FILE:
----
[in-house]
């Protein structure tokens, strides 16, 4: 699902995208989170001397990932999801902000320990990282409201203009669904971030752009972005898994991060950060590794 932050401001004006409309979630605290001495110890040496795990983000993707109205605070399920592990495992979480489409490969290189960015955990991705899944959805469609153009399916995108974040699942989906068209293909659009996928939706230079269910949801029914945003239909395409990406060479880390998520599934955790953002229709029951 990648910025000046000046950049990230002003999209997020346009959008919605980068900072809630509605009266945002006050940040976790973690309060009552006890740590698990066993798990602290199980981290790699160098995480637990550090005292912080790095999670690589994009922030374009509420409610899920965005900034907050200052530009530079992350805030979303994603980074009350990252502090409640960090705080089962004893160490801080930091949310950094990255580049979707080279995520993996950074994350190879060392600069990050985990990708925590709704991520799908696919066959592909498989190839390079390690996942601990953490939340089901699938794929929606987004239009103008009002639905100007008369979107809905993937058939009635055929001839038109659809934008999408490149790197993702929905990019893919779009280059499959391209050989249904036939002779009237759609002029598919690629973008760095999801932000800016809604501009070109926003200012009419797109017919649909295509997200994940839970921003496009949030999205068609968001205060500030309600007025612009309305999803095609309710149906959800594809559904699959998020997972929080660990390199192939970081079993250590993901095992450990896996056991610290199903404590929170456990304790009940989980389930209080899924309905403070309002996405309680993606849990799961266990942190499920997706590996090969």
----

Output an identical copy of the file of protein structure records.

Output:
[in-house]
């Protein structure tokens, strides 16, 4: 699902995208989170001397990932999801902000320990990282409201203009669904971030752009972005898994991060950060590794 932050401001004006409309979630605290001495110890040496795990983000993707109205605070399920592990495992979480489409490969290189960015955990991705899944959805469609153009399916995108974040699942989906068209293909659009996928939706230079269910949801029914945003239909395409990406060479880390998520599934955790953002229709029951 990648910025000046000046950049990230002003999209997020346009959008919605980068900072809630509605009266945002006050940040976790973690309060009552006890740590698990066993798990602290199980981290790699160098995480637990550090005292912080790095999670690589994009922030374009509420409610899920965005900034907050200052530009530079992350805030979303994603980074009350990252502090409640960090705080089962004893160490801080930091949310950094990255580049979707080279995520993996950074994350190879060392600069990050985990990708925590709704991520799908696919066959592909498989190839390079390690996942601990953490939340089901699938794929929606987004239009103008009002639905100007008369979107809905993937058939009635055929001839038109659809934008999408490149790197993702929905990019893919779009280059499959391209050989249904036939002779009237759609002029598919690629973008760095999801932000800016809604501009070109926003200012009419797109017919649909295509997200994940839970921003496009949030999205068609968001205060500030309600007025612009309305999803095609309710149906959800594809559904699959998020997972929080660990390199192939970081079993250590993901095992450990896996056991610290199903404590929170456990304790009940989980389930209080899924309905403070309002996405309680993606849990799961266990942190499920997706590996090969």